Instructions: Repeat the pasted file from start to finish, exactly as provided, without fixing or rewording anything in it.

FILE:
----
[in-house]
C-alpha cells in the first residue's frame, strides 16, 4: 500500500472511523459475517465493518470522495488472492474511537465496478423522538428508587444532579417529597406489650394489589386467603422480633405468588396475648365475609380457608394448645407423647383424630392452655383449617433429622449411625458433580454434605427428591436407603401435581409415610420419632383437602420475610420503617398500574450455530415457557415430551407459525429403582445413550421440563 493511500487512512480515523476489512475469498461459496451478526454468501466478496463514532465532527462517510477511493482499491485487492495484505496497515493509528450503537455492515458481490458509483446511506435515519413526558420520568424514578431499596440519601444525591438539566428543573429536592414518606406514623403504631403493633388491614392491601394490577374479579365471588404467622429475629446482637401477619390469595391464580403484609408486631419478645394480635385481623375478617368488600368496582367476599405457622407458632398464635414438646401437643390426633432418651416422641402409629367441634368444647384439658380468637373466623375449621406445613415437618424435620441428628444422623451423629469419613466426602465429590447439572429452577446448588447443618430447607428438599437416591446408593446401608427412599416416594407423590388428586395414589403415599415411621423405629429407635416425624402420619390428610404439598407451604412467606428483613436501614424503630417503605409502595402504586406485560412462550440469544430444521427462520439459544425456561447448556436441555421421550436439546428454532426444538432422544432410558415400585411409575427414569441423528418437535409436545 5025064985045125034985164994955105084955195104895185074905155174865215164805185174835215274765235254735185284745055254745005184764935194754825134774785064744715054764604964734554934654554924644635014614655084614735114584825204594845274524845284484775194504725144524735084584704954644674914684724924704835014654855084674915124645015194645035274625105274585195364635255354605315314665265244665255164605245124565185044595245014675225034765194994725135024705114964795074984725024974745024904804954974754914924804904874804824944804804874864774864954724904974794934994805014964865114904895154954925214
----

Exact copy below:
[in-house]
C-alpha cells in the first residue's frame, strides 16, 4: 500500500472511523459475517465493518470522495488472492474511537465496478423522538428508587444532579417529597406489650394489589386467603422480633405468588396475648365475609380457608394448645407423647383424630392452655383449617433429622449411625458433580454434605427428591436407603401435581409415610420419632383437602420475610420503617398500574450455530415457557415430551407459525429403582445413550421440563 493511500487512512480515523476489512475469498461459496451478526454468501466478496463514532465532527462517510477511493482499491485487492495484505496497515493509528450503537455492515458481490458509483446511506435515519413526558420520568424514578431499596440519601444525591438539566428543573429536592414518606406514623403504631403493633388491614392491601394490577374479579365471588404467622429475629446482637401477619390469595391464580403484609408486631419478645394480635385481623375478617368488600368496582367476599405457622407458632398464635414438646401437643390426633432418651416422641402409629367441634368444647384439658380468637373466623375449621406445613415437618424435620441428628444422623451423629469419613466426602465429590447439572429452577446448588447443618430447607428438599437416591446408593446401608427412599416416594407423590388428586395414589403415599415411621423405629429407635416425624402420619390428610404439598407451604412467606428483613436501614424503630417503605409502595402504586406485560412462550440469544430444521427462520439459544425456561447448556436441555421421550436439546428454532426444538432422544432410558415400585411409575427414569441423528418437535409436545 5025064985045125034985164994955105084955195104895185074905155174865215164805185174835215274765235254735185284745055254745005184764935194754825134774785064744715054764604964734554934654554924644635014614655084614735114584825204594845274524845284484775194504725144524735084584704954644674914684724924704835014654855084674915124645015194645035274625105274585195364635255354605315314665265244665255164605245124565185044595245014675225034765194994725135024705114964795074984725024974745024904804954974754914924804904874804824944804804874864774864954724904974794934994805014964865114904895154954925214